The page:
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MURPHY’S A FULL-TIME DAD NOW, BUT HE STILL GETS IN LOTS OF BASEBALL

SHARE MURPHY’S A FULL-TIME DAD NOW, BUT HE STILL GETS IN LOTS OF BASEBALL

Dale Murphy couldn't bear to see his son's Little League teammate crying in the dugout after striking out.

"Taylor. Taylor. Go pat him on the back and tell him it's OK. Go tell him he'll get it next time," the former Atlanta Braves outfielder told his 6-year-old son through the dugout fence.Taylor Murphy was basking in his own good performance that day and balked at his dad's request. Murphy prodded again and Taylor reluctantly obliged, running over to his down-and-out Little Braves teammate, saying something quickly and looking back at his father for approval.

"Good job," said Murphy, whose eight children make him one shy of being able to field his own baseball team.

Still winding down from a 16-season professional career in which he dropped from baseball's boy wonder to an injured has-been, the 38-year-old Murphy hates to see Little Leaguers getting so upset so early in their budding baseball careers.

"People forget how hard it is at their age. You help them get through these frustrating years. But then, it can be frustrating no matter what age you are," said Murphy, who retired last summer after a dismal, injury-plagued season with the Colorado Rockies.

"I know what it's like to be in a slump."

But most fans remember Murphy's non-slump years with the Atlanta Braves:

- The back-to-back MVP awards in 1982-83.

- The five Gold Gloves.

- The 398 home runs.

- The cheers whenever his name was announced.

Murphy is only the fifth player in the 119-year history of the Braves' franchise to have his jersey - No. 3 - retired. The others are Hank Aaron , Warren Spahn , Eddie Mathews and Phil Niekro .

"I don't think I'm really in their league," the modest Murphy said, handing 4-year-old son, Jacob, 25 cents to buy bubble gum at the concession stand. "It's the highest honor they could give me."

Dressed in khaki pants, striped short-sleeved shirt and white tennis shoes, Murphy says he has put on a few pounds since quitting the game a year ago. But his boyish good looks and bashful charm haven't changed. He begins his answer to almost every question with a sheepish, "Gee, I don't know . . ."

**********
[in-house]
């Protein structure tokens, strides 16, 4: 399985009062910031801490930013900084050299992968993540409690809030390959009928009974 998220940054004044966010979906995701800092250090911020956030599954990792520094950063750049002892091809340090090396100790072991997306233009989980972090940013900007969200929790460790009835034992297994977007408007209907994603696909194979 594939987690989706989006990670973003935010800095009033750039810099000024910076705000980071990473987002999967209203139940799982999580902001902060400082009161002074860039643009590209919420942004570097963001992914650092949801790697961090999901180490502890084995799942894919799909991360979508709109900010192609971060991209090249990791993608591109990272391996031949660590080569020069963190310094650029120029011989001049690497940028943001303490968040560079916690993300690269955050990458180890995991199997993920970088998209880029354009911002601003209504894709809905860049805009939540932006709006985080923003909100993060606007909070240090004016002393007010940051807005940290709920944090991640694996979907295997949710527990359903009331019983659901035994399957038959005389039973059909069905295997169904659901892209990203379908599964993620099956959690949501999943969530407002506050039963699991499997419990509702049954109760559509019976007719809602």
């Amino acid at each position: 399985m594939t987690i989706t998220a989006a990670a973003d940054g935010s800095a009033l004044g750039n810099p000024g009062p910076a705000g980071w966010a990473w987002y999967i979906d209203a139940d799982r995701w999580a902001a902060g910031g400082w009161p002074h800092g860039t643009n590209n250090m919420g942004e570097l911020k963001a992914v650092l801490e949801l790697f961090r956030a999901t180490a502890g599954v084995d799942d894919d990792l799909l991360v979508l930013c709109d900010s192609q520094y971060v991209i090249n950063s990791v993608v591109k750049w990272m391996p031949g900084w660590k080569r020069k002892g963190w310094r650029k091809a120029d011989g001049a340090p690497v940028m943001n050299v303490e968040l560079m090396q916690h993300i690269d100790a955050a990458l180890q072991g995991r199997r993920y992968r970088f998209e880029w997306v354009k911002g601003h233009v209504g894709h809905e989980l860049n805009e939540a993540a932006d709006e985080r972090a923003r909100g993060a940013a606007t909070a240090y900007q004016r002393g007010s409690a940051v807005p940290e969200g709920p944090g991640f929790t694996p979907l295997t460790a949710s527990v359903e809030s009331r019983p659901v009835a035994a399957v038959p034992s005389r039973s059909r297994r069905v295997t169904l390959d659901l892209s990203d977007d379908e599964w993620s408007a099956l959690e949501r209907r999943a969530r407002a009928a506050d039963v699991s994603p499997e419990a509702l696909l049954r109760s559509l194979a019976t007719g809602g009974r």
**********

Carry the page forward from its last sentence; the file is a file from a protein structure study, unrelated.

He lives on a 500-acre farm in Grantville, about 50 miles southwest of Atlanta, with his wife, seven boys and a new baby girl. The eight kids range in age from 13 years to 9 months. Four play Little League ball.

"We've got a game or a practice every day of the week," Murphy said. "I've never eaten so many hot dogs in my life."

As if that's not enough baseball, the entire family is taking a cruise this summer on a ship that caters to families and offers baseball lessons on board. Murphy will help with batting practice and his children will be part of the ship team that plays teams in Caribbean countries.

"I don't think I'll ever get totally away from the game," said Murphy, who grew up in Portland, Ore., and started playing baseball at age 8.

While he figures out what he wants to do with the rest of his life, he's making up for lost time with his family, playing golf and speaking to groups around Atlanta.

At the Little League field, Murphy is just a regular parent rooting for the kids. He stands by the dugout rather than sitting in the bleachers, and he high-fives his sons when they come off the field. His kids get no special treatment, according to other parents, and he doesn't tell the coaches how to do their job.

"He'll help us out if we ask him, but he's extremely easygoing," said Al Fuller of Newnan, a coach for Taylor's team.

The sincere personality that made Murphy, a Mormon, stand out in baseball circles remains intact.

He listens sincerely as a Little League coach recounts the details behind a 3-inch-long scar on his knee.

"Oh man, that's awful," Murphy says to the guy.

He obliges with a smile when asked for an autograph.

"Sure," Murphy says, signing a baseball cap for the father of a boy on Taylor's team.

"If you looked up All-American in the dictionary, Dale Murphy's picture would be there," said umpire Royce Williams of Grantville. "He's not one of those dog-eat-dog parents."

A new book by Philadelphia Phillies first baseman John Kruk shows that Murphy has trouble getting angry even when he's pushed too far. In "I Ain't An Athlete, Lady," Kruk recounts when Murphy, with the Phillies, struck out and threw his bat on the ground.

On the bus ride to the airport, a foul-mouthed Kruk provoked Murphy repeatedly about the poor performance. Murphy got out of his seat to confront Kruk and the worst he could come up with was, "Shut up or I'm going to bop you one."

Murphy's personality is well suited to the lighthearted Little League atmosphere. He cheers for all the kids, takes photos of his sons, and makes arrangements to sign everyone's team photo.

"Hey dad, I can crack my nose. Wanna hear?" 8-year-old Tyson Murphy said from the dugout.

Dad leans into the fence to hear the faint pop. "Oh no," Murphy said, laughing and unwrapping a piece of pink bubble gum for himself.

What's it like having dad around for all his games now?

"It's good," Tyson said.